Global Think Equal program influences children’s wellbeing, researchers find
The Sector > Research > Understanding Children > Global Think Equal program influences children’s wellbeing, researchers find

Global Think Equal program influences children’s wellbeing, researchers find

by Freya Lucas

September 23, 2021

An Australian study investigating the impact of Think Equal, a global program that teaches social and emotional skills in early childhood settings, has found strong evidence that the program positively influences children’s wellbeing.


Think Equal is currently being trialled in 14 countries across five continents, and Federation University Australia recently partnered with Yale University’s Centre for Emotional Intelligence to introduce and assess the use of the program in Australia. 


The program is explicitly taught using a narrative-based pedagogy. Teachers are resourced with step-by-step guides and are extensively trained in the program. The program that researchers evaluated ran over 30 weeks with 90 lessons implemented over three 30-minute sessions per week.


Federation Early Childhood Senior Lecturer Dr Susan Emmett said the study of more than 300 children aged three to six years of age across Victoria and Brisbane showed many significant results, particularly in areas of emotional intelligence and regulation and the way the children interact with others.


Children participating in Think Equal benefited in multiple ways, she found, focusing on eight specific areas. The children:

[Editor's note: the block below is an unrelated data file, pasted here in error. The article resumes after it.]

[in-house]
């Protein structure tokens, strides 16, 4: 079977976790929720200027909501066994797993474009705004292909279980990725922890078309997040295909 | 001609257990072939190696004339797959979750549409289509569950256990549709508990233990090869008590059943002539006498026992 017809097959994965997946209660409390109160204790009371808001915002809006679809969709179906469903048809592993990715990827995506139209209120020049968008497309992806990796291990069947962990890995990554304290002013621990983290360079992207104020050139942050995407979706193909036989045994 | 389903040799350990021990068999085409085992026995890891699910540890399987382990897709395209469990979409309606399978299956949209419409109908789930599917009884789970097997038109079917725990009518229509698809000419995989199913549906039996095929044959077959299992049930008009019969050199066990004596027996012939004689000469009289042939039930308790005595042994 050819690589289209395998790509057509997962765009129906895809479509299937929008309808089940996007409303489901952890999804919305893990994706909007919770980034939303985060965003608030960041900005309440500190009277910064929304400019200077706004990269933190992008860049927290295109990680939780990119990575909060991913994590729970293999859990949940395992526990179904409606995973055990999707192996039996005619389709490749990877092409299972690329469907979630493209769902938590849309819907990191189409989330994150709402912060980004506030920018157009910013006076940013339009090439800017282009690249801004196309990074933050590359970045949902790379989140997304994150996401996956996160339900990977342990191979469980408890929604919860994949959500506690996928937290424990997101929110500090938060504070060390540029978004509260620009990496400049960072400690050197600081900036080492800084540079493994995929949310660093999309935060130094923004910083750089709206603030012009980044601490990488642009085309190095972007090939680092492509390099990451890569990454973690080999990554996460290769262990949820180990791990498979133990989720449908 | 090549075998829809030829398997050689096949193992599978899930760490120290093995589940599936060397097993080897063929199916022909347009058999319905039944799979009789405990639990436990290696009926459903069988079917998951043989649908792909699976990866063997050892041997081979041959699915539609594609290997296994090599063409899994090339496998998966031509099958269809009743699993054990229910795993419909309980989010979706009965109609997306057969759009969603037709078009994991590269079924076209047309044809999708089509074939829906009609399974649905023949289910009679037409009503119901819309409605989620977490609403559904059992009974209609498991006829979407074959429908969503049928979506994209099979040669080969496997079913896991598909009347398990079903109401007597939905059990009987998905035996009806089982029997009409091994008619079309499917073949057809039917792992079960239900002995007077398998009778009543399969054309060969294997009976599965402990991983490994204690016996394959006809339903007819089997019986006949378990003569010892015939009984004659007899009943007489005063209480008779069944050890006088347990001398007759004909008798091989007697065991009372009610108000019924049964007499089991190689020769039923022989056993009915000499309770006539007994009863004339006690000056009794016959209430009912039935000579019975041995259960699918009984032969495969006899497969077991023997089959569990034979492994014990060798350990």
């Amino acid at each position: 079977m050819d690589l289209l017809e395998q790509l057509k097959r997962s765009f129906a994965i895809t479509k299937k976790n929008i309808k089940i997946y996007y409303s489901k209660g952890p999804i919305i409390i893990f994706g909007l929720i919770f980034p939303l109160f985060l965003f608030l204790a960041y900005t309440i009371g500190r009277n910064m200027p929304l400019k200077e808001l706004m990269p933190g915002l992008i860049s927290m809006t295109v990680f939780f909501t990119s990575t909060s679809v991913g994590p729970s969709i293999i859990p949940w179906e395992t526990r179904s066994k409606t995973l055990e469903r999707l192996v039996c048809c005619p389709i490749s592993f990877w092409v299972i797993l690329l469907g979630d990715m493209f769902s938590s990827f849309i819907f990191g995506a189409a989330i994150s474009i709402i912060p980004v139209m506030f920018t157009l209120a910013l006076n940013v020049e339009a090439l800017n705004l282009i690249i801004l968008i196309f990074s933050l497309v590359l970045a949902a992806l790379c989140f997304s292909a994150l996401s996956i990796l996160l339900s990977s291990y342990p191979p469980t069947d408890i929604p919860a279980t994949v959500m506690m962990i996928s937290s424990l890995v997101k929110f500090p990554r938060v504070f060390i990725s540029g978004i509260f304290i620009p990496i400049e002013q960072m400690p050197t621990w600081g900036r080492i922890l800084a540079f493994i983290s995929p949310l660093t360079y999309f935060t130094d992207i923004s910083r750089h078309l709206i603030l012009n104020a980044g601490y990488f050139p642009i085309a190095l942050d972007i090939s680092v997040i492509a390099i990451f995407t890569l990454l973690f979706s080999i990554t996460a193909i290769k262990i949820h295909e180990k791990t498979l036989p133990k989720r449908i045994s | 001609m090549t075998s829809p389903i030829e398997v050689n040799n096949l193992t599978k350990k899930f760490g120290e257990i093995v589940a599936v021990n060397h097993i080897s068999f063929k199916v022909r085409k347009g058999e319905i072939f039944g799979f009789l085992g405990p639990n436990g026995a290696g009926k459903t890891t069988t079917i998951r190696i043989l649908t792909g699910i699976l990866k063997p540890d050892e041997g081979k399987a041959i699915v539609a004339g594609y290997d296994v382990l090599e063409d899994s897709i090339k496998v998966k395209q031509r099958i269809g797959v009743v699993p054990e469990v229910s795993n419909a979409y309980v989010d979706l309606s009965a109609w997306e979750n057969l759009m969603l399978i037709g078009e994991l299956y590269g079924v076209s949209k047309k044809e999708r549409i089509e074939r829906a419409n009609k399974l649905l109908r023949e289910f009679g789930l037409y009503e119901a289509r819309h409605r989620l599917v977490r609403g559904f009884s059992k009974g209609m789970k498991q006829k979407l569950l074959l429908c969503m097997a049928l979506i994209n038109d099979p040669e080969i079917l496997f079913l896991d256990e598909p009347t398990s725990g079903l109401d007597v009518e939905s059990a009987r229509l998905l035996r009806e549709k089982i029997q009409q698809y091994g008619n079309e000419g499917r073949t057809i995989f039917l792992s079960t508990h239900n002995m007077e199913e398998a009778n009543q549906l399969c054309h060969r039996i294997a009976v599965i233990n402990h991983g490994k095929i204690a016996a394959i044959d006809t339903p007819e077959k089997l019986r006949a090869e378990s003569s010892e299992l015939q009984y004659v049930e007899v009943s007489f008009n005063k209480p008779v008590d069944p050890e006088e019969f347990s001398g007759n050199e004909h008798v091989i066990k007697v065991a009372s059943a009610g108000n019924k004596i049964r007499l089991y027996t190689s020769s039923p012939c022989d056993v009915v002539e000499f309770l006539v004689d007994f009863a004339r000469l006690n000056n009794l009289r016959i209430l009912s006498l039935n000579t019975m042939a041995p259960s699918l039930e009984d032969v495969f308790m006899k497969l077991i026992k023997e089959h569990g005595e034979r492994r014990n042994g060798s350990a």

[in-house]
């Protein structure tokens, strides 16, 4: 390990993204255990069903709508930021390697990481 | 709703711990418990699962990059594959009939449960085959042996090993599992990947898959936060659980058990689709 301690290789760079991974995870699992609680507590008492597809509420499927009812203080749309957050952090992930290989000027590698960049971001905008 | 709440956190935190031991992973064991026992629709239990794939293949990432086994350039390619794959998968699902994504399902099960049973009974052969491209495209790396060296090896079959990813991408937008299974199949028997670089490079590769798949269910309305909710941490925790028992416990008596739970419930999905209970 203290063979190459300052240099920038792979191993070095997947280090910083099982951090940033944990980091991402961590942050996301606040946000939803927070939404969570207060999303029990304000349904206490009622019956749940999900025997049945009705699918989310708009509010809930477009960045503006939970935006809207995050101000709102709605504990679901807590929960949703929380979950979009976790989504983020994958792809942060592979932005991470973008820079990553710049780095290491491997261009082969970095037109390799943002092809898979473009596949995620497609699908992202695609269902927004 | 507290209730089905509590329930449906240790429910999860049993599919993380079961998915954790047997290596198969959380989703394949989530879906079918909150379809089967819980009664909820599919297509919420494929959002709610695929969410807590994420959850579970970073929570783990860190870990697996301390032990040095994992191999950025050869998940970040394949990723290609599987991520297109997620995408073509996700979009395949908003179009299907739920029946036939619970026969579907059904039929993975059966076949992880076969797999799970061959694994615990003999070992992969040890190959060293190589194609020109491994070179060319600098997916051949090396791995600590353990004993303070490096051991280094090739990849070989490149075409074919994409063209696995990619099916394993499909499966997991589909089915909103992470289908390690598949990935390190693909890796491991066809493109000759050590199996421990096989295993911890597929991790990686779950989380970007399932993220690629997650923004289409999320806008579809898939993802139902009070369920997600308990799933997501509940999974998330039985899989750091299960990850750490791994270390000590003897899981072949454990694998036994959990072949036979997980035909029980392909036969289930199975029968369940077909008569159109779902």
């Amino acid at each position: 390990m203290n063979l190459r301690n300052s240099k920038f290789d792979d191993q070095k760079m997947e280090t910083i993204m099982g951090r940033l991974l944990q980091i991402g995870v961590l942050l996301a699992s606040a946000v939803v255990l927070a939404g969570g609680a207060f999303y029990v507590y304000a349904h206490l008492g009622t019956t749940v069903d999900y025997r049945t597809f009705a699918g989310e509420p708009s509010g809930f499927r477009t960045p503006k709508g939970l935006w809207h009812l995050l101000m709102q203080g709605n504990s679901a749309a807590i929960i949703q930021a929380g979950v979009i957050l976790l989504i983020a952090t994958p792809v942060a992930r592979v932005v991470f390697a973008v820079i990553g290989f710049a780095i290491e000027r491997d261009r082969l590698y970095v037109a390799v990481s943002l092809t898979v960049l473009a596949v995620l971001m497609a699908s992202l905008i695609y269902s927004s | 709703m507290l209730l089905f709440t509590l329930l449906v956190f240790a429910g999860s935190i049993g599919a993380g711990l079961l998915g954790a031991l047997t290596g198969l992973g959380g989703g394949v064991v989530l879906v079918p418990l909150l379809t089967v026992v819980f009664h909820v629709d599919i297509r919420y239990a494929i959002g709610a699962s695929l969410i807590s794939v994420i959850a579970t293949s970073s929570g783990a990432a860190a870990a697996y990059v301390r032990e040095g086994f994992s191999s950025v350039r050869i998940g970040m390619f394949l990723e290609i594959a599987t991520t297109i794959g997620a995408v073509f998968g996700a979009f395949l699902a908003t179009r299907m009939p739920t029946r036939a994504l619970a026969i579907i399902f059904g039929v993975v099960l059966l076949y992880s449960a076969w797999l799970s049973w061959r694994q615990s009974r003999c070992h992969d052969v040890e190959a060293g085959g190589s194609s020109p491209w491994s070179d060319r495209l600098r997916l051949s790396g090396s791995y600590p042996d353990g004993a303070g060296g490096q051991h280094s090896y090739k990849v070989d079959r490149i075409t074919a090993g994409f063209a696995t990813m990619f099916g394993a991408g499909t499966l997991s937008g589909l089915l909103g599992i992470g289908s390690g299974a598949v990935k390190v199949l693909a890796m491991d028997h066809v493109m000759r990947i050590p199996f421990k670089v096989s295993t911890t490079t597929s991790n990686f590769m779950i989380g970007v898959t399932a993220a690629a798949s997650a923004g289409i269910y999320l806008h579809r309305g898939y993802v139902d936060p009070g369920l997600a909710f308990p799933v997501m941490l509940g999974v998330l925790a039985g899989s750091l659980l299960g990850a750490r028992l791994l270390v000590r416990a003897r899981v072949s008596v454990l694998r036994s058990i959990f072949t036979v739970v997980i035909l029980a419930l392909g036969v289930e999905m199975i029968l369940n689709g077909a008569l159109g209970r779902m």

• were more emotionally regulated; 
  • were less emotionally dysregulated; 
  • were less anxious and withdrawn; 
  • demonstrated greater effortful control; 
  • demonstrated greater extraversion; and, 
  • had a lower negative affect.


The findings, Dr Emmett said, are important because children who can manage their emotions can readily engage in learning and achieve social goals more effectively.


To measure the effectiveness of the program researchers utilised a randomised control trial (RCT) methodology, which is uncommon in education and more often used in medical research. Federation’s Dr Chris Turville, from the School of Engineering, Information Technology and Physical Sciences, then used complex statistics to analyse the data.

“We have some significant findings from the program and some tremendous feedback from teachers who have seen some pretty remarkable changes in children,” Dr Emmett said.

“But, importantly, we now have the evidence base to back this up. We haven’t had many studies in this area in Australia or anywhere, really, where there is both qualitative and quantitative evidence to say that social and emotional learning programs like this work and make a positive difference in children’s lives.”


Educators are observing multiple changes in the children, including changes to empathy and alternative ways of managing conflict, she continued. 


“They are seeing a whole range of different aspects along the social and emotional spectrum that have improved children’s capabilities as a result of participation in this program,” Dr Emmett added. 


Teachers also reported that children engaged in kinder and more compassionate behaviour, which had a calming effect on the participants’ group.


Researchers hope the trial’s success will demonstrate that a program like Think Equal could have a significant impact across Australia, and as a result of the findings the researchers will continue talks with federal politicians and policymakers about expanding the program.


The multi-campus project was led by academics at the Berwick campus and involved staff in Ballarat. After utilising tools from Yale University which were adapted for the Australian trial, the researchers received ethics approval from Federation University and the Department of Education and Training to run the program and held education sessions and support forums for the early childhood teachers delivering the program within the early childhood centres.


For more information, contact the Australian director of Think Equal Emma Welsh at [email protected] 

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